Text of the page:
Spoofs the Tortoise and Hare Fable
“And so the tortoise defeated the hare in the race.”
A young hare that lived in the 21st century was tired of listening to this ancient Norwegian fable that put a black mark on the name of hares for all eternity.
“What a shame!” he said addressing his group of friends who were really proud of their sprinting skills. The agitated hare was the leader of the group because he was the fastest among them all.
“What kind of a hare was he that ran the infamous race”, our friend continued. “Can you imagine taking a nap in the middle of a race?”
“He must have been one dumb hare…how else can anyone explain a hare losing to a tortoise?” said the second hare.
“And to top it all, these humans narrate the story over and over again to their little kids, so that it remains fresh forever in the minds of all living things!”
“True, very true,” everyone agreed. It was rare to see such unanimity in thought.
The young leader hare was going red in the face with embarrassment. “Somebody has to do something to set the record straight,” he said seriously.
And he came upon an idea.
“Why not run the race again and let the world see for themselves who is the fastest.”
“Good idea! The first race must have been run at the beginning of time when fables and legends were being written and they were looking for a tale with a twist,” said one hare.
“You can’t hang on to a silly tale like that for centuries when reality is quite the opposite!” said another.
So word was sent to the leader of the tortoises that history was to be written again. The hare and the tortoise must race again as the hares had lived long enough with the reputation of a humiliating defeat.
Naturally the leader of the tortoises did not agree. He was one hundred and fifty years old and quite comfortable with the name and fame they had made for themselves during that historic race.
“Sorry you can’t keep rewriting history like that, it’s not allowed,” said he said.
“All’s fair in love, war and racing,” said the stubborn hare. He was adamant and would not budge. He said, “ Okay then, if you do not wish to run then let it be declared that the tortoise has accepted defeat and the hare is the fastest of them all.”
The tortoises had a discussion amongst themselves.
It looked like they had no choice but to run the race again. And it was a very high reputation to live up to.
“Going by the determination of the young hare it is evident that he is keen on taking the victory trophy home without doing anything as foolish as going to sleep in the middle of a race.” the leader said.
“On second thoughts maybe he does not have such fine chance after all. Who knows this time around maybe he will make a new and different foolish mistake!” said the octogenarian with some cockiness.
With some hesitation the tortoises agreed to the new race. The course was decided. It was some 20 km of distance on the busy city roads with its speeding vehicles, flyovers and all.
The race started at 9.00 a.m. on Monday morning. The runners were wearing badges to identify themselves and also to ensure that there was no mix up and switching of places by some over smart contestant. You never know what any one might do just to win!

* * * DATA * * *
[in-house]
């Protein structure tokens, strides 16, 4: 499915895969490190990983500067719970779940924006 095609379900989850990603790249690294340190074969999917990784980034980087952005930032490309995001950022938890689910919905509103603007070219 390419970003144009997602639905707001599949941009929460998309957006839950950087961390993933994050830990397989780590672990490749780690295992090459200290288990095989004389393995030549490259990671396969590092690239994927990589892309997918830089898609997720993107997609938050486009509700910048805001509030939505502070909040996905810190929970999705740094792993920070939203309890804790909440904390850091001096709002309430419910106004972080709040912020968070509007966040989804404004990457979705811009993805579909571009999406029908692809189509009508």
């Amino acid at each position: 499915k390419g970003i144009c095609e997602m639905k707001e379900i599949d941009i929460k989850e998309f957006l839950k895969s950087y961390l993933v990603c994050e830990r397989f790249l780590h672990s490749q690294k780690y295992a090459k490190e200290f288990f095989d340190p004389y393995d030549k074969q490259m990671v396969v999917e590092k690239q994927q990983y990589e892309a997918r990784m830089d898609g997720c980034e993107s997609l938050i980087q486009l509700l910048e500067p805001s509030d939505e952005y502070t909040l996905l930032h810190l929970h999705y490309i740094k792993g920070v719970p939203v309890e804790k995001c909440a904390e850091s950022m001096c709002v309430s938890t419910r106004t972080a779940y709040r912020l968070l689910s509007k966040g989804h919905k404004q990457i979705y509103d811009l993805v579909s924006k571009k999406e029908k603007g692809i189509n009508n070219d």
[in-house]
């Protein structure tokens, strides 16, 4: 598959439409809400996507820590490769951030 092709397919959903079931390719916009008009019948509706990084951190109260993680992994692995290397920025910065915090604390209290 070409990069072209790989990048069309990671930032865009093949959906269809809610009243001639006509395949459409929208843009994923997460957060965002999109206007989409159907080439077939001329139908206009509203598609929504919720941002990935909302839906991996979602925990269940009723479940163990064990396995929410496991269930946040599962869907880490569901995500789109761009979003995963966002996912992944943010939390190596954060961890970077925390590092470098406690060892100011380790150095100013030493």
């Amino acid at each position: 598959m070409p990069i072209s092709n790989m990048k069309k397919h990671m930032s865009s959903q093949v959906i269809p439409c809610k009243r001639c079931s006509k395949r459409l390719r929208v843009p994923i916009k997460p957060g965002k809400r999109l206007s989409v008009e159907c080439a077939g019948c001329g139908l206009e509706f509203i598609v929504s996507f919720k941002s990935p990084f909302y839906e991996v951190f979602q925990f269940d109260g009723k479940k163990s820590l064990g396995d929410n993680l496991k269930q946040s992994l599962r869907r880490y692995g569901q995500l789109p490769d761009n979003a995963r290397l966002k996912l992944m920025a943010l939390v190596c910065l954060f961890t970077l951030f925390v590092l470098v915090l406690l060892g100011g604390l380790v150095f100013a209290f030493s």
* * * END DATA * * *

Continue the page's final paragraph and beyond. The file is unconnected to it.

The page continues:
The race began. By the time the tortoise had lifted one leg the hare was two feet away. It was a flying start for the hare and soon he was ahead by leaps and bounds.
Along the way all the hares were there to cheer their leader.
Soon the hare came to a red traffic light. Now he knew that a red light meant dead stop. But he thought we never made any rules about obeying the traffic lights. Why should I stop? And so he jumped the red light. Cars from the other side were coming towards him as the hare ran. They just missed him by a whisker! The hare could feel the rush of blood into his head…phew that was a close call, he thought. Cars had come to a screeching halt and the horns were blaring. The traffic policeman was blowing his whistle loudly.
Racing ahead he did the same thing at the next red light. This time a motorbike had come close to making a pancake out of him. He just made it by the skin of his teeth. The hare knew he was taking big risks. So what, thought the reckless hare, this is a do or die race for the entire species of hares, I have to take a few risks, he thought to himself.
Now he was at the third red light and this time he was unlucky. A speeding two-wheeler simply knocked him out. He was flat as a cardboard now and unfortunately he could not get up and shake himself out and walk again like the coyote in the cartoon shows.
When the cheerleaders of hares found no sign of their runner they came looking for him. They found him moaning and bleeding on the road, luckily still alive. Cursing the indifferent bystanders the hares picked up their friend and took him to the hospital. “ We should have never gone for the second race,” said one hare with the wisdom of hindsight.
The injured hare came to his senses three days later and found himself in plasters on the hospital bed. “What about the race,” he asked his friends. “Did I win? Let’s go to the finish line quick.”
The hare arrived at the finish line on a wheel chair, only to find the tortoise being handed the victory trophy by the judge. History had repeated itself, albeit a little differently!
“Where did you vanish, friend,” asked the tortoise. “I just reached the finish line. You don’t look very well ”, he said as he handed him one of the many flower bouquets that he was receiving.
And so you see the tortoise won the race again.
Guess what the thoroughly chastened hare said? “Snip, snip snover, this story’s over!” That’s how Norwegian tales come to an end.
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